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Following in the footsteps of Glasgow’s resplendent street art scene, Edinburgh boasts its fair share of inspired murals. Simply seek and you shall find. As the kingpin of the capital’s street art movement, Leith is a hotbed of creative genius and visual feast of art-adorned buildings beckoning the mind’s eye to engage. From the historical to the contemporary, explore our art guide of some of the most mind-reeling murals embellishing Leith.
Responsible for putting Edinburgh’s street art world on the map, LeithLate is a visual arts organisation dedicated to championing public art initiatives like The Mural Project — a public artworks movement that preserves history, heritage and community spirit through these visual narratives — The Shutter Project (artists sprucing up local shop shutters with bespoke artworks), and the LeithLate Festival — an annual celebration with its exhibitions, panel talks, mural tours, installations, on-street interventions, spoken word performances and film screenings. Give LeithLate a blank space and an artist, and the result is a wondrous network of bespoke street art woven into the architectural and cultural fabric of Leith.
A local treasure found near the Leith Library, the Leith History Mural is one of the original historical murals that predates those commissioned by LeithLate. The masterpiece of Tim Chalk and Paul Grime, this captivating public artwork journeys through time to narrate Leith’s colourful history.
A collaborative effort crafted in a torrent of creative burst by Blameless Collective, The Leith Aquatic is anchored on Halmyre Street and stays true to the legacy of Leith with its take on the Leith Persevere Crest. The ship was inspired by the last steam ship registered in Leith, the SS Explorer, while the fluid lines and telling narratives collide in the Scottish swelling sea.
This mural by Fife artist Russell Dempster pays homage to Leith-born artist, Pop Art pioneer and one of the UK’s most celebrated post-war sculptors Eduardo Paolozzi. This portrait, with its powerful gaze and brooding essence, can be found on Henderson Street and is comprised of paste-up poster, paint and pastel.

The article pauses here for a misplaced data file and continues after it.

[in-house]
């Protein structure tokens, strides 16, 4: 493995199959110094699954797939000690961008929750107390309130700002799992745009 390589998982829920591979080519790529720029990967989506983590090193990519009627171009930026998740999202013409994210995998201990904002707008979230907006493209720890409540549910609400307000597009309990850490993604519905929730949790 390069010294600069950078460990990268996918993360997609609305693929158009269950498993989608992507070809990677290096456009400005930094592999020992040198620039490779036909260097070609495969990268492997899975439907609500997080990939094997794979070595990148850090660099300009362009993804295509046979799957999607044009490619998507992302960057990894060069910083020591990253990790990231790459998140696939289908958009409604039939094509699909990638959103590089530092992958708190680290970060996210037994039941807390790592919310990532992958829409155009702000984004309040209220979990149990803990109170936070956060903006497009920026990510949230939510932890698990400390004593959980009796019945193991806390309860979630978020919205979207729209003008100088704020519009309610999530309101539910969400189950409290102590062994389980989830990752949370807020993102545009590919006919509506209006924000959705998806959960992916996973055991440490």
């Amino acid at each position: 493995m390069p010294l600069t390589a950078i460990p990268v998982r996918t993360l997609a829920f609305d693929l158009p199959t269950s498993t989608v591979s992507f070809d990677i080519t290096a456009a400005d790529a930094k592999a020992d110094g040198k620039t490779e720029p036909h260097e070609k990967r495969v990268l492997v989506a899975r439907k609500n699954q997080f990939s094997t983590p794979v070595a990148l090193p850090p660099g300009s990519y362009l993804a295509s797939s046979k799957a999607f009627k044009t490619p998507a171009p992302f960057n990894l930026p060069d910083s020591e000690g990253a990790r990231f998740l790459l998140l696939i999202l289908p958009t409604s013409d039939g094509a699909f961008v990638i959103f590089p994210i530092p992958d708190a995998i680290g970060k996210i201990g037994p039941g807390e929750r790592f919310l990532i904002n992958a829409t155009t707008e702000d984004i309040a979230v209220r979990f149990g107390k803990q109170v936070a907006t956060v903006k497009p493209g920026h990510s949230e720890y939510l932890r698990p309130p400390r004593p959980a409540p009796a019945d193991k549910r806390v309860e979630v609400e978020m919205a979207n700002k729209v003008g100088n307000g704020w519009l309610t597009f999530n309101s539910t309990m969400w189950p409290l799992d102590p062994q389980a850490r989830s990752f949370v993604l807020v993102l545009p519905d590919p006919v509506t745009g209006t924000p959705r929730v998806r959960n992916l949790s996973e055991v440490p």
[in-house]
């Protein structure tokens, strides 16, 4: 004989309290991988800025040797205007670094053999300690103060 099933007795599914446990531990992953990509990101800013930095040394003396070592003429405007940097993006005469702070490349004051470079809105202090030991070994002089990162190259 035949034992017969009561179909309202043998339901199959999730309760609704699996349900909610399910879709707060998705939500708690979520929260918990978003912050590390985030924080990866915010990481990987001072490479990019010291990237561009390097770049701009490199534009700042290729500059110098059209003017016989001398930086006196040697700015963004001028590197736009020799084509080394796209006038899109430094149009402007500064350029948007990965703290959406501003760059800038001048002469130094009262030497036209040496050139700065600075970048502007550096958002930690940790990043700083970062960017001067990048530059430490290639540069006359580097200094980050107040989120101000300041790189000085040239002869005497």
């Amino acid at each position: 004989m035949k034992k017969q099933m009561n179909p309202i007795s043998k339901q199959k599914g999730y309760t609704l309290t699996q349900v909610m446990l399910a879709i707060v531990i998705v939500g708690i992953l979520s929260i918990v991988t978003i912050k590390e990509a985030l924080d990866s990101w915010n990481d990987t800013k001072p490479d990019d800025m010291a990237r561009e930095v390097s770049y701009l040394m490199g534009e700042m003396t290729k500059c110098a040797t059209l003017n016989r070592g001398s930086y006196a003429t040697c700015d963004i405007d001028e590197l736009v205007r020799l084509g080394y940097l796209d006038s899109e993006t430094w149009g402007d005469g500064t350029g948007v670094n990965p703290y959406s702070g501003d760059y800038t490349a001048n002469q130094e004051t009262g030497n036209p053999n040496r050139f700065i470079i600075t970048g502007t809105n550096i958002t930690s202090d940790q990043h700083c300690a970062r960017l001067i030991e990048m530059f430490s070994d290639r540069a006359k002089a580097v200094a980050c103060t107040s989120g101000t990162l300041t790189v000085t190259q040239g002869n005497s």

Always one to challenge entrenched precedents, renowned Scottish artist Kirsty Whiten never fails to create art that ignites the senses through her captivating social commentaries. Her Wronger Rites mural is no exception. Wronger Rites: The Quing of the Now Peoples was launched as part of LeithLate in the form of permanent and temporary public artworks spanning from paste ups opposite the Union St Printmakers to a poster tower on Leith Walk. Her stirring hand-painted mural lives a stone’s throw from Out Of The Blue Drill Hall on Dalmeny Street.
Raved-about artist Elph is all the rage, with his work complimenting a labyrinth of buildings, walls and spaces around town. Lighting up Leith Walk with its haunting eyes, unicorn colours, textured hair and alluring vibe, the Elph Mural pays a firm nod to Japanese manga and anime characters while adding to the cultural pizzazz of Leith.
Infused with bunches of personality and a pleasing potion of colours, the Pilrig Park Mural descended upon its city in 2017. Another spellbinding LeithLate collaboration by the Too Much Fun Club and Friends of Pilrig Park; the main sources of inspiration for the artists involved was the Pilrig Park Special Secondary School pupils, as well as members of Pilmeny Youth Centre, via collaborative workshops.